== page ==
The other systems hit trouble really big because they make one route, one schedule, no options; Microsoft has a bunch of little problems because there’s a ton of little routes.

              They still need to fix their “no, really DO NO UPDATE RIGHT NOW I need to work” option thing better.

              1. I’m expecting them to get that stupid sooner or later.

                The “we know best, and you will be made to comply” brain fungus seems to have gotten to their colleagues at other places fairly badly. So, I’m not seeing a reason to be sure that Microsoft and Amazon will hold out.

                As it is, the 10 machine is getting fairly pissy about Edge and another thing I very much want to stay opted out of.

                1. *shrugs* If the companies change, they’ll change; right now, their business models tilt against these specific nasty changes, so I’m hopeful.

            2. The fun thing is their authority to destroy your computer with downloads is clearly illegal. The clause authorizing is blatantly is an unconscionable adhesion contract.

    7. Word to all that.
      SAAS, everything Cloud, ebooks the Amazon way, for me. I’m more than happy to pay creators and even middlepeople, but I want a physical or at least a digital ‘object’ I own and which will work without external support or access, even if it’s in addition to something on a network.

      Ideally, I want a world of both.

      Support ends, network connections falter, companies go out of business, sooner than I accidentally erase a file.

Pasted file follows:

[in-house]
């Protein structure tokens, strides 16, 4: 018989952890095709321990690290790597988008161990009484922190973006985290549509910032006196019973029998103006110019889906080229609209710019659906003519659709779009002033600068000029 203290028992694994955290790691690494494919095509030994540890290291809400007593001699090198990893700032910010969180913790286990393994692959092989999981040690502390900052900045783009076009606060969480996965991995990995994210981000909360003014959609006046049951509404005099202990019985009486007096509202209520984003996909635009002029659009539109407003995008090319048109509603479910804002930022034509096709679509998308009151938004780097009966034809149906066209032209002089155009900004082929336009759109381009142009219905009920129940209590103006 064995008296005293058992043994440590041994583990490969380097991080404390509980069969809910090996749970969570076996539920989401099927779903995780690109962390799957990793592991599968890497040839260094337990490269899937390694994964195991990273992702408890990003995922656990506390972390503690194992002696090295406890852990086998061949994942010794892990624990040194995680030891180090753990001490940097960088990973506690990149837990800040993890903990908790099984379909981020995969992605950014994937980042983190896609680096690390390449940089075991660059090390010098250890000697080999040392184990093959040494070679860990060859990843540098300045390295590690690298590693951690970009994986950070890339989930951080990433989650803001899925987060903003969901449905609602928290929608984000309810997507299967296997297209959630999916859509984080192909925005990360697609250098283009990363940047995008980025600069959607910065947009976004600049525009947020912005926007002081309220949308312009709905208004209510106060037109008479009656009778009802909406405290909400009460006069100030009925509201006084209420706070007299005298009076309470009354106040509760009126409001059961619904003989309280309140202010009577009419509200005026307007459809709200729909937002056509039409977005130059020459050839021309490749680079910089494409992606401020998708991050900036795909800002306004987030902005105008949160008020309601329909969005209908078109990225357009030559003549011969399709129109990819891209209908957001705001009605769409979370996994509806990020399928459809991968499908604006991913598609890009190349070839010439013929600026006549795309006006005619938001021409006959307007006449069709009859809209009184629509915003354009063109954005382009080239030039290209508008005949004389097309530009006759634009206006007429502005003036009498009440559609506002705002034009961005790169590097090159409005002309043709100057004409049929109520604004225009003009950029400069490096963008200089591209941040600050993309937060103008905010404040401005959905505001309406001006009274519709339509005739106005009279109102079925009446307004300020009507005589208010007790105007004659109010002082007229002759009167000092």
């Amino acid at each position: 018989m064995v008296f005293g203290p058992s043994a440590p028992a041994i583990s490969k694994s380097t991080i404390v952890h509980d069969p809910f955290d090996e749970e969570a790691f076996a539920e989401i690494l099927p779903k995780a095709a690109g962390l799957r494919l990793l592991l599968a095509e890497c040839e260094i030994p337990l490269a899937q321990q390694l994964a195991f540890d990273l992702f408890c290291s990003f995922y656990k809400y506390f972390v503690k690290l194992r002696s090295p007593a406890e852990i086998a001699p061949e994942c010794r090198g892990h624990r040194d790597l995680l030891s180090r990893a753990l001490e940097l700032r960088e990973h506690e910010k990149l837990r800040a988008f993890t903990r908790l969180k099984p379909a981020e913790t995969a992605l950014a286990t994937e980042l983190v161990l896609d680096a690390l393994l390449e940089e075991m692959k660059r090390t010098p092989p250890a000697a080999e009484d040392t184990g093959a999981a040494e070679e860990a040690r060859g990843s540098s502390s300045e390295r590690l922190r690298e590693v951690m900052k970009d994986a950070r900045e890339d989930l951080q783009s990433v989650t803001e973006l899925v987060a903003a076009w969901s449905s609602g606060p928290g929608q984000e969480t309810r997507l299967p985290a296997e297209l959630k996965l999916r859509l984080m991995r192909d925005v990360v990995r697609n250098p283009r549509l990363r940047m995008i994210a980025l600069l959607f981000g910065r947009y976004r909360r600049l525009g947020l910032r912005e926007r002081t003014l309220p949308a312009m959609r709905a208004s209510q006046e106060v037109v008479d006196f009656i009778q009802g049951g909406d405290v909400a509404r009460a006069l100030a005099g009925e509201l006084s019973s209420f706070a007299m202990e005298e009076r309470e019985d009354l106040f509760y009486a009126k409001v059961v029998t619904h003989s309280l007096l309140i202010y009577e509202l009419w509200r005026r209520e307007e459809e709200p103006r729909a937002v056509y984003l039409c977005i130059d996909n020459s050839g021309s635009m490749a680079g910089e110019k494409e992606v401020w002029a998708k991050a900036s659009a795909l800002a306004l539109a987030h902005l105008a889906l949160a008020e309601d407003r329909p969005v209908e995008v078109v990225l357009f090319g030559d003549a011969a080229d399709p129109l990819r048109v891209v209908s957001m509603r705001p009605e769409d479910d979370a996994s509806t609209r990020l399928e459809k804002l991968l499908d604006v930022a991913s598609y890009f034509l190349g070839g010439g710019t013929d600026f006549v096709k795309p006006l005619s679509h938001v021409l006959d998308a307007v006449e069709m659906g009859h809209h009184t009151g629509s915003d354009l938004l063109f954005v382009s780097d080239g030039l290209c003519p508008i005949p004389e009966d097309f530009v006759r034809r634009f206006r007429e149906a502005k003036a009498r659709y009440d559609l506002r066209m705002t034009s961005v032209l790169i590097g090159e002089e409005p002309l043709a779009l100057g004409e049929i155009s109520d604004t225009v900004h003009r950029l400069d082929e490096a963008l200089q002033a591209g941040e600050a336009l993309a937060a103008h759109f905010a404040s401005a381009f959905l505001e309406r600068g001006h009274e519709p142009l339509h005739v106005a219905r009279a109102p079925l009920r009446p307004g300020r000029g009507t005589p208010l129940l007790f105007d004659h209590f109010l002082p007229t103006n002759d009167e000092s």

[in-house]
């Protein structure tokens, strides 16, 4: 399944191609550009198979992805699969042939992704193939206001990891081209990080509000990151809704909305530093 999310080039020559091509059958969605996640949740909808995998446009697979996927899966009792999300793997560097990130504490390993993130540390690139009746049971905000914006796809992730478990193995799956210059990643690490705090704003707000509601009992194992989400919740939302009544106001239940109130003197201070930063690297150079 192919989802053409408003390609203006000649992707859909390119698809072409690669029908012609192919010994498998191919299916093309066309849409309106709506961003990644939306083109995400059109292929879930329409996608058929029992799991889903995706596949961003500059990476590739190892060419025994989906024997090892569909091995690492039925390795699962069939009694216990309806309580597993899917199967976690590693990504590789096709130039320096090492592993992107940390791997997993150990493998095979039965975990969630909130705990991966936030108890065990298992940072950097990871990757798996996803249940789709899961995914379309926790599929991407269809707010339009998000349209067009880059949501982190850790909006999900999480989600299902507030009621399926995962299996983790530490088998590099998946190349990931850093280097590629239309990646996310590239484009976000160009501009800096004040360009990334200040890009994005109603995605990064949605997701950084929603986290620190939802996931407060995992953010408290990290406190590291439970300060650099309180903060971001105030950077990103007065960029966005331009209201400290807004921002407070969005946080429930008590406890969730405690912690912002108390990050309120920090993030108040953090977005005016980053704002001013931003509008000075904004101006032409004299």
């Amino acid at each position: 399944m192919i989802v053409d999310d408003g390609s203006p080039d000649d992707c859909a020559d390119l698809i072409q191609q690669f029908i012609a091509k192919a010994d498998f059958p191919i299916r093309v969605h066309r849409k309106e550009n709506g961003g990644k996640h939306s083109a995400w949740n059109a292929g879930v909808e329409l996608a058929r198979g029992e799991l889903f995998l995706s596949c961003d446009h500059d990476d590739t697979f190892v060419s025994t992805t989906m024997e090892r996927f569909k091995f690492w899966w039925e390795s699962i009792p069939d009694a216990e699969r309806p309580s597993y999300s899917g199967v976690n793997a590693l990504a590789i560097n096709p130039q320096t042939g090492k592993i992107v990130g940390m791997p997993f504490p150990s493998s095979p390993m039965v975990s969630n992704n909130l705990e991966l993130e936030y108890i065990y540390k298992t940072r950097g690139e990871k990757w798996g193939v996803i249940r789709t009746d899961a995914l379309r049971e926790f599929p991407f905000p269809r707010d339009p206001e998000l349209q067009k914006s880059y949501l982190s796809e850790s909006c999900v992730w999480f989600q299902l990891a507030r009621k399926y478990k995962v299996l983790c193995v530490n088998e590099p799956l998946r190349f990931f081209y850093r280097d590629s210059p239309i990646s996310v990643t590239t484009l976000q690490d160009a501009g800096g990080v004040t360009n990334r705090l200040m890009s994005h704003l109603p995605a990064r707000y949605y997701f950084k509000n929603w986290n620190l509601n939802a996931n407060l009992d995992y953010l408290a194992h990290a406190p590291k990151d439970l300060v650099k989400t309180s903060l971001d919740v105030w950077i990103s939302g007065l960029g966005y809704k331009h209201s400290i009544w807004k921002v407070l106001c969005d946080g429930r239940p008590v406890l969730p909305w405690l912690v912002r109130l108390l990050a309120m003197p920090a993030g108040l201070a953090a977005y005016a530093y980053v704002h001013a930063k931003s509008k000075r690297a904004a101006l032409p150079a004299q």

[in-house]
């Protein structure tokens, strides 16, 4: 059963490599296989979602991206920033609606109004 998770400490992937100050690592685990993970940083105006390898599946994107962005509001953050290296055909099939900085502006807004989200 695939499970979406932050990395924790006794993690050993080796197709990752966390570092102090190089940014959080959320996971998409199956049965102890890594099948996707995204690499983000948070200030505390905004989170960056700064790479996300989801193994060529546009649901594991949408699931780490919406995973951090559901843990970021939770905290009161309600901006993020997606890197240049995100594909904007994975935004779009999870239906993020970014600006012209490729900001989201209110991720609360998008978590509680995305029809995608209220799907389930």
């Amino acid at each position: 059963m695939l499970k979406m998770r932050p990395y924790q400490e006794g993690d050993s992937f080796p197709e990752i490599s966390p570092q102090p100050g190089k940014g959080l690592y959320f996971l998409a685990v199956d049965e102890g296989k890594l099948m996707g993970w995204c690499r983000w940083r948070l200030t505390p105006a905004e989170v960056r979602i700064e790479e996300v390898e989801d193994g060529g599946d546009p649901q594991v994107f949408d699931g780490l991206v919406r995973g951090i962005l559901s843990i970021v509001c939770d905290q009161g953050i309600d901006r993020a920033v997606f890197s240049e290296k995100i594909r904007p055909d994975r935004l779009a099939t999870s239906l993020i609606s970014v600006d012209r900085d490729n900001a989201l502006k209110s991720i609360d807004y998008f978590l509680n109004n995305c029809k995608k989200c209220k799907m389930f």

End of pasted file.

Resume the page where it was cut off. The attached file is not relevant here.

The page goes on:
I largely stopped gaming when Steam came out. Not that I was a big gamer by then, it was more a “Well, that’s it for me” moment.

  8. > Cool

    Modern dentistry. It had been 40 years since I last needed a dentist; the big film cartridge and X-rays aren’t a thing now. Just pop the sensor in for a moment, spit it out, and the dentist has the image up on the 48″ screen in front of the chair, pointing stuff out with his cursor.

    Unfortunately removing the impacted wisdom tooth had to be removed old-school, but it was still a vastly superior experience compared to the old days.

  9. How odd. I had a relevant experience only this morning.
    I have a Home Equity Line of Credit (HELOC) with my bank. As with most such, I must make a payment once per month. As I like for such obligations to be over as quickly as possible, I’ve made it my practice to “overpay” — i.e., to add a “principal only” amount to the scheduled payment. The bank’s website had made this simple in the past. But this morning it was not to be.

    I logged on to the bank’s website, clicked to the “transfers / pay loans” page…and noticed that there was no longer a field for the “principal only” amount. I looked around the website, wondering where the facility might have gone. Nowhere could I find a way to transfer a “principal only” amount to the HELOC account.

    It struck me as odd that the option should be missing. Don’t banks like receiving money? Is there something objectionable about my money in particular? That seemed unlikely. Surely I’d done something thumb-fingered. So I called the bank’s help line and got a young man who gave his name as Shane.

    “Oh, they removed that option,” he told me.
    “Do you have any idea why?” I replied.
    “No, I’m afraid not.”